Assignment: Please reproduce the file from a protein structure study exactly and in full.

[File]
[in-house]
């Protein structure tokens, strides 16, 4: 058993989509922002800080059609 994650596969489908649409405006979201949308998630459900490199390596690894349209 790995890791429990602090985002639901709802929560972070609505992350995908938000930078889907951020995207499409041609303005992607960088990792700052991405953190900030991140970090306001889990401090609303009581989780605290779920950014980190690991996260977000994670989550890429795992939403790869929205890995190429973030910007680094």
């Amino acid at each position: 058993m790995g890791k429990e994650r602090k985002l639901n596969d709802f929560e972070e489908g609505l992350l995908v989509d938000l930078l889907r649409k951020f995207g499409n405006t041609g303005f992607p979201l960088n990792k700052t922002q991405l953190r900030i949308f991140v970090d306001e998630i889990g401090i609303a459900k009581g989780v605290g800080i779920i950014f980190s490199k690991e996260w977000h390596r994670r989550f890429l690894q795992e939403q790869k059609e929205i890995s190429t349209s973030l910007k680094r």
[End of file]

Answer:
[in-house]
């Protein structure tokens, strides 16, 4: 058993989509922002800080059609 994650596969489908649409405006979201949308998630459900490199390596690894349209 790995890791429990602090985002639901709802929560972070609505992350995908938000930078889907951020995207499409041609303005992607960088990792700052991405953190900030991140970090306001889990401090609303009581989780605290779920950014980190690991996260977000994670989550890429795992939403790869929205890995190429973030910007680094």
């Amino acid at each position: 058993m790995g890791k429990e994650r602090k985002l639901n596969d709802f929560e972070e489908g609505l992350l995908v989509d938000l930078l889907r649409k951020f995207g499409n405006t041609g303005f992607p979201l960088n990792k700052t922002q991405l953190r900030i949308f991140v970090d306001e998630i889990g401090i609303a459900k009581g989780v605290g800080i779920i950014f980190s490199k690991e996260w977000h390596r994670r989550f890429l690894q795992e939403q790869k059609e929205i890995s190429t349209s973030l910007k680094r």